PHILADELPHIA, May 12, 2015 — Students who need help learning could soon get that instruction from a mobile app that has been designed in state Sen. Anthony Hardy Williams’ “High School Mobile Business App Competition.”
A two-student team from Boys Latin of Philadelphia Charter School will develop that new technology after being declared the winner of the senator’s event, May 7, at the Enterprise Center here.
Not only will students of all ages have a better tool to help them learn but the Boys Latin team is getting $5,000 worth of in-kind business services for digital media strategy, web design, and social media publishing once their app is developed. They will also receive a year of mentoring from IG Marketing.
For Jaquan Canty, one of the Boys Latin team members, Sen. Williams’ competition has opened the doors to future possibilities.
“It was a good learning experience,” Canty said. “I had a lot of fun doing it, and it was a stepping stone to something we can keep doing.”
Canty’s teammate, Kareem Owens, said he agreed.
“(The competition) gives high school students the chance to venture out and try new things; see what we want to do later in life,” the victorious Owens said.
Boys Latin came up with a “First Class Tutors” app that will link local tutors with students using GPS. With the technology, students will find the closest tutor to where they live, and in the field/topic of need.
While calling the competition fierce, Sen. Williams said he was happiest to learn how the challenges got students to focus and to think about their futures.
“The sense of accomplishment each student realized and enjoyed is gratifying,” Sen. Williams said. “Students were encouraged to really think about a problem they know about and then come up with a technological way to help their friends and others overcome similar problems.
“For many people – even adults – it’s easier to quit than it is to push past the obstacles and give in to the easy way out. The students who participated in this competition now know exactly what it takes to get more out of life, and that might be the biggest thing that I am most proud,” the senator said.
While teams from William L. Sayre High School and West Philadelphia High School did not finish with the grand prize, they still developed problem-solving methods that promise to help people.
Siani Paul, Sayre’s lone entrant, proposed a law services mobile app that would connect automobile crash victims to accident lawyers in their area using GPS.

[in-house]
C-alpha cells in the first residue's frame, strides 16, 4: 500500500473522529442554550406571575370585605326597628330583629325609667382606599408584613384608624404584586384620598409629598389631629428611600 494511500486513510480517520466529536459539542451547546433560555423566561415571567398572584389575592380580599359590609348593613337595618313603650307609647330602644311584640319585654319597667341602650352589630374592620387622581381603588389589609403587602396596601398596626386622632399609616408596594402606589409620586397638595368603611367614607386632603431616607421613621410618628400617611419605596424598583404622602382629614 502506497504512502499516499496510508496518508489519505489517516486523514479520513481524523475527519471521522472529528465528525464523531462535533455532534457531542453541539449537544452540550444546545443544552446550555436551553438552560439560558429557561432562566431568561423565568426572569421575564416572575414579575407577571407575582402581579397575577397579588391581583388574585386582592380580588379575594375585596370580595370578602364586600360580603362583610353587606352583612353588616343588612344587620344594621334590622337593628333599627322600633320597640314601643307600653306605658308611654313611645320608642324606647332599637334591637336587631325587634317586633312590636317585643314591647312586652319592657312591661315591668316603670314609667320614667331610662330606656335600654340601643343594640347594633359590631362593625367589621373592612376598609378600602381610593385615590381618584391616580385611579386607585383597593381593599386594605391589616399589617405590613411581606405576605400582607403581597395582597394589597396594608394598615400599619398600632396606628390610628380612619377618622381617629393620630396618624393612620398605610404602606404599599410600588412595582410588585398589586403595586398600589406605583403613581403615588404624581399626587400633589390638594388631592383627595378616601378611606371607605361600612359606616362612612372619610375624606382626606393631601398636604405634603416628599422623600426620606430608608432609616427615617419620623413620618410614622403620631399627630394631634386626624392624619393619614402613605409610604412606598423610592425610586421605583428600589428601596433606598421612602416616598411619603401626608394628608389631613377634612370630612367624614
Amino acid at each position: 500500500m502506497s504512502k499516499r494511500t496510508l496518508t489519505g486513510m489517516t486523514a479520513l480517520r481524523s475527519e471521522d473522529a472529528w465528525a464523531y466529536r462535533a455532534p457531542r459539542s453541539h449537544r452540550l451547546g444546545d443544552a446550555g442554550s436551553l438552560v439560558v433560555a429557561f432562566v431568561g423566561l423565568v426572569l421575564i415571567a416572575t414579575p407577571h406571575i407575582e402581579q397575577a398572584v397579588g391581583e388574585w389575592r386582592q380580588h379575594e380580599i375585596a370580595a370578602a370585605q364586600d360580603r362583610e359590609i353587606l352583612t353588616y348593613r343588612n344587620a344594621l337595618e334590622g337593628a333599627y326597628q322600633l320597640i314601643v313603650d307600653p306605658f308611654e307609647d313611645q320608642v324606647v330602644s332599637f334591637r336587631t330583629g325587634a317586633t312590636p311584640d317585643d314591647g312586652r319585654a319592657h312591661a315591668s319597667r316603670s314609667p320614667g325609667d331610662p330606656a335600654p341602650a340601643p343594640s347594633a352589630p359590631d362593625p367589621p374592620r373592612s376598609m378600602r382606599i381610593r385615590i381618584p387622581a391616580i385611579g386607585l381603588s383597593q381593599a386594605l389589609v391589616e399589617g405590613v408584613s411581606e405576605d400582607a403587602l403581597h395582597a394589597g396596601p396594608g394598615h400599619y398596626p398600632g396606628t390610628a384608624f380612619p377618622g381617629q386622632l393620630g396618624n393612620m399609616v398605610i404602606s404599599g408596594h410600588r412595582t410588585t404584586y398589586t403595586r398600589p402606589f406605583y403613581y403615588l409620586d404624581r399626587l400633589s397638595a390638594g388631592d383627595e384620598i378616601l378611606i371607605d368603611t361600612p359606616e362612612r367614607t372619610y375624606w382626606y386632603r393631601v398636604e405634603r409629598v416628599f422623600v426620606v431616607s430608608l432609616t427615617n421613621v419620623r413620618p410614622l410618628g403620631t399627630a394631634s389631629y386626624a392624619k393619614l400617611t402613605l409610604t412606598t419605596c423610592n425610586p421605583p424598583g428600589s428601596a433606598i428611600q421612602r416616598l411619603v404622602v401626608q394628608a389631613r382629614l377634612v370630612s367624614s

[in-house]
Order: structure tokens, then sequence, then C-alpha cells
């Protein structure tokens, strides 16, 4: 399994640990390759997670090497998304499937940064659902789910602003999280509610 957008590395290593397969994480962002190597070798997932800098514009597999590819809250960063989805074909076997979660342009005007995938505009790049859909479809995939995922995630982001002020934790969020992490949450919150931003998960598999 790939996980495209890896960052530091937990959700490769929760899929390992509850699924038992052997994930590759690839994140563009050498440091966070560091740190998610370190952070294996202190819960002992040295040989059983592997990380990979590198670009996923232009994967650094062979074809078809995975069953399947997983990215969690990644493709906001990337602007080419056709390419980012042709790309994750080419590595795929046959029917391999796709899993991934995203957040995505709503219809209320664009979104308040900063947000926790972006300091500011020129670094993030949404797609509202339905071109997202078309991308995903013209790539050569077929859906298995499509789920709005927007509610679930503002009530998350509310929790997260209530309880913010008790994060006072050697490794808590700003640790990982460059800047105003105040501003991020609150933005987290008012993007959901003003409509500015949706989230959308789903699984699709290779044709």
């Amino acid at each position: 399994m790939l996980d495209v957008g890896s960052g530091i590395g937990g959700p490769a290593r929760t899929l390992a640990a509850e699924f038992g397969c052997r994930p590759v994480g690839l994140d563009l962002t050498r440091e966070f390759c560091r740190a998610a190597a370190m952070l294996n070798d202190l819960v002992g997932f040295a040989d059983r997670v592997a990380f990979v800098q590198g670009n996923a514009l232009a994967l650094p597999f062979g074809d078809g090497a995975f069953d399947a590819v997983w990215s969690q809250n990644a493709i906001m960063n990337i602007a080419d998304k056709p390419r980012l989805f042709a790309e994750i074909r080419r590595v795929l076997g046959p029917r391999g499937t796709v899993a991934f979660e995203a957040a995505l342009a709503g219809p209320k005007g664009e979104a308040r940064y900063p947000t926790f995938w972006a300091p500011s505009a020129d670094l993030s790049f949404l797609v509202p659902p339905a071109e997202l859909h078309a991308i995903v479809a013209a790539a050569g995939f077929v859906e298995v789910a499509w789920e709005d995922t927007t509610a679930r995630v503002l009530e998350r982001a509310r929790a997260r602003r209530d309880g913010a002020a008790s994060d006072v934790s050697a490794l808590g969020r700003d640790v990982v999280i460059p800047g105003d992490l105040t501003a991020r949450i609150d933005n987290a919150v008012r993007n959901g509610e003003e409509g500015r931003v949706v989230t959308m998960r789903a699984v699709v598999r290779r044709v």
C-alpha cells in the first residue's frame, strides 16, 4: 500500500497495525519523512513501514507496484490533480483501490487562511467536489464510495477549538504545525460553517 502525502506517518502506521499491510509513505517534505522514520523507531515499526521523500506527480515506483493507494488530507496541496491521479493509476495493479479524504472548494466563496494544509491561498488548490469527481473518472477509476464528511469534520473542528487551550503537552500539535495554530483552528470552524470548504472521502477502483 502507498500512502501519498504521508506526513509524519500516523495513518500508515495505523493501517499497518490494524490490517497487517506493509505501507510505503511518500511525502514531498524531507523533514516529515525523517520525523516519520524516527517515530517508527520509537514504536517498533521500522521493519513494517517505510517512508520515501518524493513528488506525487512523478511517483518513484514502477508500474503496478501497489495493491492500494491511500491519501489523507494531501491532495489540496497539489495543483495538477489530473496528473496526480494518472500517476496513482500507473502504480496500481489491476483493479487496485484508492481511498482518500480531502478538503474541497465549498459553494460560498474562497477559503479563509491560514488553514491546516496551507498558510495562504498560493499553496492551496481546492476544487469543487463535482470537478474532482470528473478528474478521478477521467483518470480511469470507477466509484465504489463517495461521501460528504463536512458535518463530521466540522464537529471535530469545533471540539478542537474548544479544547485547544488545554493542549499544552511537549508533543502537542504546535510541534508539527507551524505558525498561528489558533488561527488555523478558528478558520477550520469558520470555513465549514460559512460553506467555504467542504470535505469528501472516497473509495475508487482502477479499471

“I can definitely see myself doing something like this in the future,” Paul said as she reflected on the competition.
Siani’s mom, Tamika Paul, said she watched her daughter blossom during the event.
“To give her this opportunity, to be able to create an app, and for her to do it all alone; being a young, black female I just think this is great for her,” Paul said with a smile.
The Sayre junior’s efforts – like West Philly’s – have earned each of them $2,500 worth of in-kind business donations for digital media strategy, web design, social media publishing, graphic design; and online web optimization from IG Marketing (Innovation Garden).
Like other finalists, junior West Philly High School team member Rickyeeh Bryant expressed satisfaction with the learning experience.
“I’m happy I did it. It was a great opportunity,” she said.
West Philly’s Qadeer Alkhatib agreed with his teammate.
“It was kind of hard out there. I was worried about my fellow classmates, especially how they were going to handle the situation,” Alkhatib said. “It’s not often you have an opportunity like this.”
Echoing Sen. Williams’ thought that the mobile app competition offered so much more than a first place trophy, Monica Gregory, mother of Boys Latin’s Kareem Owens said she was amazed at her son’s growth.
“I am so proud. I am overjoyed. My son is kind of a shy guy, so to see him up there, bringing something to life that he and his peers actually put together, I’m just so proud,” Gregory said. “This is such a tangible thing, and to see them say, ‘Hey, I have an idea and adults are listening to what I have to say.’ A lot of times, kids are overlooked and not paid attention to.”
Tariq Al-Nasir, CEO and founder of STEMnasium Learning Academy, said he’s ready for this to happen again.
“I think that what took place here was phenomenal. A big shout out to Sen. Anthony Williams for having the courage to engage these students where they are,” Al-Nasir said. “We saw a lot of students who were engaged in machine learning … and being able to translate that into a mobile app concept is tremendous.”
The following judges helped to make the mobile app competition a fair and worthy event:
Dr. Michelle L. Rogers, Drexel University
Dr. Jaime Bracey, Temple University
Tariq Al-Nasir, STEMnasium Mobility Solutions
Scott Wasserman, Artisan Mobile Experience Management
Andrew Buss, City of Philadelphia, Office of Innovation & Technology
Innovation Gardens/IG Marketing, Drexel University, Drexel Louis Stokes Alliance for Minority Participation, Temple University, STEMnasium Mobility Solutions, Enterprise Center, and the University of Penn/Penn Center for Innovation/PCI Ventures were proud full-event sponsors of Sen. Williams’ High School Mobile Business App Challenge.
Of special note, the Enterprise Center’s Malyka Sankofa provided mentoring and coaching sessions to the students for their business plan development and presentations. The Enterprise Center was the venue for the mobile app finals.
Opulent Consulting LLC and Chariot Solutions sponsored breakfast and lunch for students during an earlier mentoring session.